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Ronda Rousey Opens Up About Crying, Hot Wings And What Makes A 'Real Man'

The undefeated UFC champion sits down for a revealing interview.

Undefeated UFC bantamweight champion Ronda Rousey is jovial as she bounces around her hotel room in midtown New York City, getting her hair done for an upcoming photo shoot. Her blond locks are quickly transformed into flowing bundles of curls -- their brightness reflects in her light blue eyes. It's an unusually hot October afternoon in the city and Rousey, outfitted in a skintight maroon dress for the shoot and the day's forthcoming media appearances, is worried about getting super sweaty. 

"Can you dry off my thighs? My butt is getting sweaty," she laughs, moving through the room as a stylist grabs a hair dryer to attend to Rousey's situation down under. 

In Rousey's world lately, she's been finding that more and more people -- fight opponents, overeager media, enemies -- are reacting to the world she makes for herself, not the other way around. As she sits down with The Huffington Post for an interview in advance of her headlining UFC 193 bout against Holly Holm on Nov. 14, she closes the room's curtains, complaining that the bright Manhattan sunlight hurts her sensitive eyes.

With the lights dimmed to her comfort, Rousey spoke to HuffPost about how her anxiety affects her pre-fight preparation, what makes a "real man," how she feels a mutual respect for Serena Williams and much more.

That bright sunlight really bothered you. Do you wear special protective sunglasses? Like the big wraparound ones old people sometimes wear that make them look bug-eyed? 

I saw my mom wearing one of those for the first time ever and I was like, “Oh, you’re officially old.” No, no I don’t though. I usually just tough it out a lot of the time. I wear sunglasses almost all the time outside -- not because I think I’m really, really cool, but because of the rays.  

So how do the bright lights above the octagon affect you when you’re fighting?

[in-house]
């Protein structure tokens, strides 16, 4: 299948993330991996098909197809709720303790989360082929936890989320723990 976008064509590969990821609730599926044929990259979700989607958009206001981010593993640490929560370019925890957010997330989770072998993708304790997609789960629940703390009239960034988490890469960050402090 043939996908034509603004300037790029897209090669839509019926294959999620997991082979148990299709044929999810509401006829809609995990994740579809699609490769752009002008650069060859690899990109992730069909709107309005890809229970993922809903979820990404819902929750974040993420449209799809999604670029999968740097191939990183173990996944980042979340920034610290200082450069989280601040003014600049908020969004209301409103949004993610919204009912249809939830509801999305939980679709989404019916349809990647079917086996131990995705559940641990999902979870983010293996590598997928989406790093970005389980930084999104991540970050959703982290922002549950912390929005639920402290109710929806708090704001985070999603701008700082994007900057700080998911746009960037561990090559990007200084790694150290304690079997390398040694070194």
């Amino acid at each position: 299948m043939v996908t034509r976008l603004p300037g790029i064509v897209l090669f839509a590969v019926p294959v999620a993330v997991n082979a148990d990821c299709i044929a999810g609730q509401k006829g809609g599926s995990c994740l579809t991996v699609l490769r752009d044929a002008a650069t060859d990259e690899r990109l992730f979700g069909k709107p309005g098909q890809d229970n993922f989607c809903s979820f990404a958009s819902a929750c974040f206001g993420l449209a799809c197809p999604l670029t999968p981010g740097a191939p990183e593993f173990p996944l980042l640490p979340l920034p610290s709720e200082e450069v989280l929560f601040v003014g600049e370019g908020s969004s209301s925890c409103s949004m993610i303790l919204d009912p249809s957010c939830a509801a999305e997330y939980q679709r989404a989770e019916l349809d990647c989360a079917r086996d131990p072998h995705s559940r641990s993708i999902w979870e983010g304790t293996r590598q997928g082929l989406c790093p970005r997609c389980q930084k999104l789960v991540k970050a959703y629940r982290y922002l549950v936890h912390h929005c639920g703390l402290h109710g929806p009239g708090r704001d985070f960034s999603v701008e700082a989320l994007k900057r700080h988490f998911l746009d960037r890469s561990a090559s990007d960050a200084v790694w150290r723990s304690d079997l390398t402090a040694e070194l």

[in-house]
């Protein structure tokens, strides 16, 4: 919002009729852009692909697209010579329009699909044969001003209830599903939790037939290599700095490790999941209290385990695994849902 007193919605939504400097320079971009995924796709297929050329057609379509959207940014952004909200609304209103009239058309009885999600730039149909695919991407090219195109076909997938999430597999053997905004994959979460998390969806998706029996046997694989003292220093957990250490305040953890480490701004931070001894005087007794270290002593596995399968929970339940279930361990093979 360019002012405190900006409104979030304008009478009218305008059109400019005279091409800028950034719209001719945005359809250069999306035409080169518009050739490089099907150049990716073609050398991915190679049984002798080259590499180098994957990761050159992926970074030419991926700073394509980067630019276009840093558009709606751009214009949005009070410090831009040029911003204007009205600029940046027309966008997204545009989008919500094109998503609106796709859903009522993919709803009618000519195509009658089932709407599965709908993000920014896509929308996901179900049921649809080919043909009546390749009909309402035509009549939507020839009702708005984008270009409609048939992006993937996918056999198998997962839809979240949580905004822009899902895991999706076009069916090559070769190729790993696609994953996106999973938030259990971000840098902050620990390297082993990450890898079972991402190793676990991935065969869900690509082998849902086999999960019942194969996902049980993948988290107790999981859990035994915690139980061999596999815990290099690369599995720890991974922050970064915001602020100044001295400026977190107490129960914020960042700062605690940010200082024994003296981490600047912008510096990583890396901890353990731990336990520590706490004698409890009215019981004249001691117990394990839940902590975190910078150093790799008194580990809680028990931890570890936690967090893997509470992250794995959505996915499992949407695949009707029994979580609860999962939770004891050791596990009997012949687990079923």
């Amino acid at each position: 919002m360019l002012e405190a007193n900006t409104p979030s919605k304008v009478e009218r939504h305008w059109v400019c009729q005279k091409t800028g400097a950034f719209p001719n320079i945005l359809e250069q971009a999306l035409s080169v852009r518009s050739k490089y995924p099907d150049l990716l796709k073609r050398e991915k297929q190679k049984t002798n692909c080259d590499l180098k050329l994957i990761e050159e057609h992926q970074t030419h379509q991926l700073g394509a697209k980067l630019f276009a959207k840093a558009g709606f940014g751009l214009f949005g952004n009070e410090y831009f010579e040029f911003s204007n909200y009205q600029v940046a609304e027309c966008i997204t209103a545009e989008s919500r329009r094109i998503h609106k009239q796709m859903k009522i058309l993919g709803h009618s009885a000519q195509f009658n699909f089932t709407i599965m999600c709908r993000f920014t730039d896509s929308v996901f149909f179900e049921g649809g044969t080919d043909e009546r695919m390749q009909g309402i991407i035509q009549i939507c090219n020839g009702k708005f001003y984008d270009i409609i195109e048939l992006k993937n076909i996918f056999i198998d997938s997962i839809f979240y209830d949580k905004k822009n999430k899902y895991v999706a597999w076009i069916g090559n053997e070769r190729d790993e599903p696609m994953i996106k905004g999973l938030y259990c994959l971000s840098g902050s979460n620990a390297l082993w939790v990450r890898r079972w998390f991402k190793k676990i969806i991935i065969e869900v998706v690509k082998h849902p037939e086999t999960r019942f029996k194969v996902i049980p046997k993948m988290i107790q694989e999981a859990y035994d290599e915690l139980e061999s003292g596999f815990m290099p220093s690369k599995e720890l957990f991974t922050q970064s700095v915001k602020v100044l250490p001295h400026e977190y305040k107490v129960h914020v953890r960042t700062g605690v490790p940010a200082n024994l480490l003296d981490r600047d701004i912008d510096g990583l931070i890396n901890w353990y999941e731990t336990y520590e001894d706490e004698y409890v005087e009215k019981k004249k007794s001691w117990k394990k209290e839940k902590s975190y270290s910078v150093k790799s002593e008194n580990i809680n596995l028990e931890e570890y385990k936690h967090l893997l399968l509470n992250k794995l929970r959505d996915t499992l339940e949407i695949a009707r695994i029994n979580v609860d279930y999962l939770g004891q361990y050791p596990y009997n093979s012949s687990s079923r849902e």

It’s so bright! I kind of just block it out at the time, but it really sucks. I really had to deal with it when I started acting. Because the lights are so bright, it’s hard for me to keep my eyes open. One of my problems that they had to correct was that I blink a lot because of the light. I’m trying to keep my eyes open, trying not to blink, and then I realized that I can make myself cry in anything now, because I was just inadvertently pouring tears out of my face. It’d be easy to cry a river.  

I really cry all the time."

 

Have you had to cry in any acting roles yet?

No, I haven’t, but I definitely will for the biopic, because I really cry all the time. I’m gonna be playing myself, so I gotta be bawling a couple times.

What makes you cry? 

Everything. Especially during fight week. You’re supposed to be going super ninja death mode, but I’m really the most emotional ever. If I spill milk, I will cry.

Is it the anxiety leading up to the fight that puts you on edge? 

You go through every single inch of the emotional spectrum on fight week. You’re the most stressed out you’ve ever been, you’re the most pressured you’ve ever been, you’re the happiest you’ve ever been -- it’s hard. It’s exhausting. That’s why these fights will sometimes be a couple seconds, but I’ll still walk out and feel sore from my head to my toes. Just because I’ve had my shoulders held up for weeks on end and they finally drop [after a fight]. I always feel really, really sore in my shoulders afterward because that’s where I hold all my anxiety.